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Member of the press are seen outside Kowloon Mosque on Nathan Road, shortly after it was hit by a police water cannon. Photo: Civic Party via Reuters

LettersKowloon Mosque water cannon incident shows why an inquiry into Hong Kong police handling of protests is needed

  • Despite the government’s apology, the fact remains that police officers crossed the line and disrespected Hongkongers’ religious freedoms. They should be held to account
On Sunday, a Hong Kong police water cannon hit the Kowloon Mosque and Islamic Centre on Nathan Road, spraying blue dye on both the mosque entrance as well as people outside. Mohan Chugani, a former president of the Indian Association of Hong Kong, some members of Unison, pro-democracy lawmaker Jeremy Tam Man-ho and several other people were hurt and needed medical attention. We extend our best regards to those who stood outside to protect the mosque, and condemn the police use of water cannon on the mosque.

Videos from media sources show that there were only a few people outside the mosque at the time. It was totally unnecessary to deploy the water cannon. However, the police officers did not appear to consider the circumstances or the dignity of the place of religious worship.

Respect for religion and places of worship is a fundamental civic virtue and common sense in a civilised society. But on June 12, during clashes with protesters, one officer is alleged to have told a pastor: “Ask your Jesus to come down and see us.”
The UN Declaration of Human Rights and the UN International Covenant on Civil and Political Rights (CCPR) protect the right to freedom of thought, conscience and religion (Article 18). Furthermore, according to the CCPR General Comment No 22 on Article 18, “the concept of worship extends to ritual and ceremonial acts giving direct expression to belief, as well as various practices integral to such acts, including the building of places of worship” (paragraph 4).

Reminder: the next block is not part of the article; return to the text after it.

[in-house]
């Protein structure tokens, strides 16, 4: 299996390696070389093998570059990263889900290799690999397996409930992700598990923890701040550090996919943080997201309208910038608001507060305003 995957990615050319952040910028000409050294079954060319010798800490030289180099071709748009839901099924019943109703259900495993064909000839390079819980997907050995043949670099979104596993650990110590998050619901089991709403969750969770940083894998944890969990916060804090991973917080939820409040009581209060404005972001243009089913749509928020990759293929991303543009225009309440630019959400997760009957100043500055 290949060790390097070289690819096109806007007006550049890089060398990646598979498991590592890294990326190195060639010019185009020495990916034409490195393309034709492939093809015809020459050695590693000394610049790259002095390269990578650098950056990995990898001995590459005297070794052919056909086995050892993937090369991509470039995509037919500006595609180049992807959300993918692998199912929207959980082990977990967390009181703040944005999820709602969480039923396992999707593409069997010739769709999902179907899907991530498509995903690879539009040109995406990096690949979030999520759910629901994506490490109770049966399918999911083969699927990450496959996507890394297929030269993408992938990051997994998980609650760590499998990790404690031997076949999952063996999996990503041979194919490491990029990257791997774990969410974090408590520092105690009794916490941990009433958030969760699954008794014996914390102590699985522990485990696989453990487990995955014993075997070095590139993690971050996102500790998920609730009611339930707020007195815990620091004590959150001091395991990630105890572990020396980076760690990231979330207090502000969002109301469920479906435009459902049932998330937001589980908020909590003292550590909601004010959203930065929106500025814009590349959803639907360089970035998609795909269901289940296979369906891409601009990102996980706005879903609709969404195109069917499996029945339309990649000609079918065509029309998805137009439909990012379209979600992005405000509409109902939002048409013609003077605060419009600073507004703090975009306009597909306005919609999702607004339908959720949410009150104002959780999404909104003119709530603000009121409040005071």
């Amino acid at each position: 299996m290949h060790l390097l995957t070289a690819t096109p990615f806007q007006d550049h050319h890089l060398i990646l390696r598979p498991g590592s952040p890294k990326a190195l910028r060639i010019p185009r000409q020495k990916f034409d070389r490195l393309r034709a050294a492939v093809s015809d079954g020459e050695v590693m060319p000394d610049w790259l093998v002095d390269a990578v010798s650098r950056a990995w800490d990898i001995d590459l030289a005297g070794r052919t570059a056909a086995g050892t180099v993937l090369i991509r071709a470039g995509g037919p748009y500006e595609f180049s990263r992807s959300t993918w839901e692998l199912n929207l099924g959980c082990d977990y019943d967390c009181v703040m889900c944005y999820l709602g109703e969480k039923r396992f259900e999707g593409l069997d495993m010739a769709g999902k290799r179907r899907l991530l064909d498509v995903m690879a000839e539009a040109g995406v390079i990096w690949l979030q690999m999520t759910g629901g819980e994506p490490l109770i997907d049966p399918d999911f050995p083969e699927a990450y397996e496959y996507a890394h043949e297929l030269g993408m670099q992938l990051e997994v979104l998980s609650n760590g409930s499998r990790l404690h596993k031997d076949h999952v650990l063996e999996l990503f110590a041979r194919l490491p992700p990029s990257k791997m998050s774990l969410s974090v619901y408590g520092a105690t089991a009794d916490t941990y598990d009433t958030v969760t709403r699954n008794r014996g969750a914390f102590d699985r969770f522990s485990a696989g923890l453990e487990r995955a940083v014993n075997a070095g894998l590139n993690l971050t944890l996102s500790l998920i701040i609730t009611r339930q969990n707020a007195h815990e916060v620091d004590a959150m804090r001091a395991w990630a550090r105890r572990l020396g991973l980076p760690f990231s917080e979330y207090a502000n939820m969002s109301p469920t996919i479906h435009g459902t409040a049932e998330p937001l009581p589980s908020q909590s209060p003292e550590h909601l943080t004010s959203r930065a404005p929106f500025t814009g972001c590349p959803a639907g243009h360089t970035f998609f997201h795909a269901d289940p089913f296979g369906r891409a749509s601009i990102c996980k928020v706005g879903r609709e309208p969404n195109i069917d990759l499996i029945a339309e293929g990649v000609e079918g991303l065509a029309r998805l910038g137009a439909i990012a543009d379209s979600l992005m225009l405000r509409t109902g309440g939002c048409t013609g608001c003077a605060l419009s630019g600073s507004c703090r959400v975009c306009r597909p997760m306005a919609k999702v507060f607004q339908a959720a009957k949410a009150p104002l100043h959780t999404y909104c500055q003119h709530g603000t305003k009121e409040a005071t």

To protect the integrity of places of religious worship is an essential part of protecting the right to freedom of religion. The Hong Kong Basic Law as well as Bill of Rights Ordinance guarantee the right to freedom of religion in accordance with international standards.
The chief executive and Hong Kong police commissioner visited Kowloon Mosque on Monday morning and met the chief imam. It is known that the mosque authorities accepted their apology.

Yet, Mr Chugani said that, while he accepted the apology in principle, the police should be criticised for crossing their boundaries. What he observed was that the water cannon intended to stop in front of the mosque and shoot the jet of blue water. This demonstrates the consequences of the absence of checks and balances against law enforcement: respect for religion and minorities is undermined by excessive use of police force.

Religious diversity and harmony are the basis of a civilised and free society. We regret the Hong Kong police’s lack of common sense and insensitivity to religion. An independent commission of inquiry into the policing of the protests as well as accountability for law enforcement in Hong Kong is of paramount importance now.

Eric Lai, vice-convenor, Civil Human Rights Front